How to Start a Compost Pile
What is Compost?
Before we talk about how to start composting, it is important to know what compost is, how to use it in your garden and the benefits of using compost.
Compost is a nutrient-rich soil amendment that is the result of aerobic biodegradation of organic materials. Microorganisms process this organic matter and turn it into compost that can be used in your vegetable garden or flowerbeds or around ornamental landscaping features or fruit trees.
Benefits of Starting a Compost Pile
The benefits of starting a compost pile are many. Here are five of the most common reasons people start backyard compost piles for use in their gardens.
1. Reduce waste: Instead of tossing kitchen scraps and unbleached coffee filters in the trash, you can reduce the amount of waste you send to landfills by adding these items to your compost bin.
2. Reduce recycling: Recycling is wonderful and is an important part of reducing our collective impact on the environment. However, recycling things like cardboard and paper still requires transportation, energy and water. We can reduce the amount of paper and cardboard we send to recycling centers by adding it to our compost bins instead.
3. Improve soil: Compost improves your garden soil by adding nutrients, increasing porosity for better soil structure, increasing the number of microbes in your soil, and feeding both the new and already present microbes for better plant health.
4. Conserve water: Compost helps soil retain moisture better. This allows your plants to benefit from the moisture retention and allows you to reduce the amount of water required to keep your plants healthy.
5. Reduce erosion and run-off: Compost absorbs water and holds on to it, which means it can reduce run-off and slow erosion.
Further reading: 14 Reasons to Start Using Compost in Your Garden
How Do I Use Compost?
Compost can be mixed in with soil before planting, can be added around established plants as top dressing or can be sprinkled throughout your garden as a light mulch that will add nutrients to the soil over time. If you have flowerbeds or a vegetable garden that you need to overwinter, you can spread a thick layer of compost over the area, and then till it into the soil in spring. You can also use compost to make compost tea, which you can then use to both water and provide nutrients to your plants.
Where Should I Put My Compost Pile?
One of the most important parts of how to start composting is choosing a location for your compost pile. Your compost bin is going to have bugs, might smell a little bit sometimes and, depending on the type of enclosure you use, may attract rats or other wildlife or may leak compost tea. Compost bins and piles are also not necessarily attractive, so, if this is of concern to you, you will also need to take that into consideration.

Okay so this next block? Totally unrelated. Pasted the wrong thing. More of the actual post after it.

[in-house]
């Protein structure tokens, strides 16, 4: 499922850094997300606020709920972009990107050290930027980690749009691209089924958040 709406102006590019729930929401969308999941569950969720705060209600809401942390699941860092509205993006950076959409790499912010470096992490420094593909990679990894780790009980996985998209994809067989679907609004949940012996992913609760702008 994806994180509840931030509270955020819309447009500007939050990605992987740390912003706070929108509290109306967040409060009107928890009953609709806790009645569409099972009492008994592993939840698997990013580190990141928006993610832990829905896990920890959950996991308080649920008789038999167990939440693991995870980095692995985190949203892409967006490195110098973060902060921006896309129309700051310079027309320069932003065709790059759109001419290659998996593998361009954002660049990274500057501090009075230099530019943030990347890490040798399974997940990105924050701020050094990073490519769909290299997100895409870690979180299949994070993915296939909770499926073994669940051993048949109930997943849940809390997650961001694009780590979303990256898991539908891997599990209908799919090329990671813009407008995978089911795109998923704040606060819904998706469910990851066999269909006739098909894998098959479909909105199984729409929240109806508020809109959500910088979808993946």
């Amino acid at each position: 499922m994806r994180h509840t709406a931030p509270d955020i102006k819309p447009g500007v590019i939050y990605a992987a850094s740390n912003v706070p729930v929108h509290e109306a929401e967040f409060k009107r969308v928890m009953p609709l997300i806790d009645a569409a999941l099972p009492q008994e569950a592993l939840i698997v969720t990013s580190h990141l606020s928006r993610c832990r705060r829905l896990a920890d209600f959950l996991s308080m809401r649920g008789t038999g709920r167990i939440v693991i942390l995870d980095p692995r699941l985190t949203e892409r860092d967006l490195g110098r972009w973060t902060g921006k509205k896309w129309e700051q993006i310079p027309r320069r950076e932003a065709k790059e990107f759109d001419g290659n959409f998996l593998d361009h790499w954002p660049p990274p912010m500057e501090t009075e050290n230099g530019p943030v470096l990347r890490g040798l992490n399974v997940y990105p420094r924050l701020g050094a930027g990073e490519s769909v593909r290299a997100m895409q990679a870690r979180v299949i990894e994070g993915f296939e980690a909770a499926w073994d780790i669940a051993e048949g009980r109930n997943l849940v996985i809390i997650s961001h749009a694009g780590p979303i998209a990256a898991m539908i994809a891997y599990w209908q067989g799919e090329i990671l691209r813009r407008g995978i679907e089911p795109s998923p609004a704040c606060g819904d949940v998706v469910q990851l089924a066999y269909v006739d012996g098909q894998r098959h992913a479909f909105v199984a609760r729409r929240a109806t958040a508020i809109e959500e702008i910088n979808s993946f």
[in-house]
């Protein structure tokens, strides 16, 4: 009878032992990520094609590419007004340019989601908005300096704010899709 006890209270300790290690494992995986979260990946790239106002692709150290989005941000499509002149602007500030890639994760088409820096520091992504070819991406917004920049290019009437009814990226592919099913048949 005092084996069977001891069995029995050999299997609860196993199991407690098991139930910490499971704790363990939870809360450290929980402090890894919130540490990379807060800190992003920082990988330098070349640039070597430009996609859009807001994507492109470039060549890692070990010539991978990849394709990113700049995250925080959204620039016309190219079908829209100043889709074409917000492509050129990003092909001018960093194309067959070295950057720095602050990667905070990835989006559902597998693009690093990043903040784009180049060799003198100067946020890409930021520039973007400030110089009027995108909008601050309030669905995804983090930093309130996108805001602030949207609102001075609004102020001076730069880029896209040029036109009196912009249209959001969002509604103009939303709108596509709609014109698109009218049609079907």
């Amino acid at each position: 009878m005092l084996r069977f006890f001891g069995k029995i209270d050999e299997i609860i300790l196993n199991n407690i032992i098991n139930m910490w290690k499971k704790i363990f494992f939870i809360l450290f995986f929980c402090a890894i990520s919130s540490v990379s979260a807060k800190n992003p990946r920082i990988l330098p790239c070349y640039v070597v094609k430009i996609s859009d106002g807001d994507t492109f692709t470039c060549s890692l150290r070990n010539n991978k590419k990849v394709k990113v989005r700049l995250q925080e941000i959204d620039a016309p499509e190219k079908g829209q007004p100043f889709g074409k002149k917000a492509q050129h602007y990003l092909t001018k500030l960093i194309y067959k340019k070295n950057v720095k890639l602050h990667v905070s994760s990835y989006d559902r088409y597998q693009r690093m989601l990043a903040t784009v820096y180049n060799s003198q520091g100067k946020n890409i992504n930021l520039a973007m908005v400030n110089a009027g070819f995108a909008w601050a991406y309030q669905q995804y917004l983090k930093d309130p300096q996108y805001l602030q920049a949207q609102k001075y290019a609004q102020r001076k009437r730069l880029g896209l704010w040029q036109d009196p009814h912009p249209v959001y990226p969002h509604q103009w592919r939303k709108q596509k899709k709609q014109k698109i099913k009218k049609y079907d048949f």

You want to place your compost bin or pile close enough to be easily accessible from your kitchen, since you are less likely to make the effort to take kitchen scraps to your bin if it is not in a convenient location. However, you do not want it right by your back door or too close to your outdoor living areas. This is particularly true if you plan to use an open compost pile, since this may attract rats, mice and other critters — and will definitely attract insects.
If you have a vegetable garden where you plan on using your compost, you may want to locate the compost pile near your garden. This will make it easier to transport the finished compost to the beds in which you want to use it.
Be sure to keep your pile away from fences and other wooden structures, since the moisture and decomposing matter can hasten rot in wood or, at the very least, discolor it.
If you are using a compost bin that allows liquid to escape from the bin, you will probably not want to place your bin on hardscapes, such as concrete or paving stone patios, since this may require regular rinsing off to keep your patio clean and free of stains.
What Type of Compost Bin Should I Use?
There are a handful of compost bin styles to choose from, including options that sit on the ground and options that are raised above the ground on a stand or other structure. Some are stationary, some can be turned to mix your compost, and some have more than one compartment.
The first choice you will need to make is whether you want to use a manufactured compost bin, build your own compost bin, or simply make a compost pile with no bin at all.
Anything that is open or sits on the ground may attract rodents. Therefore, if you purchase or build a bin that sits on the ground, you may want to place gopher mesh on the ground under your bin. If you choose to use an open bin or just a pile, you can use a product like hardware cloth to partially close off the area, but if there are rats or mice in the vicinity, they will probably find their way into your compost.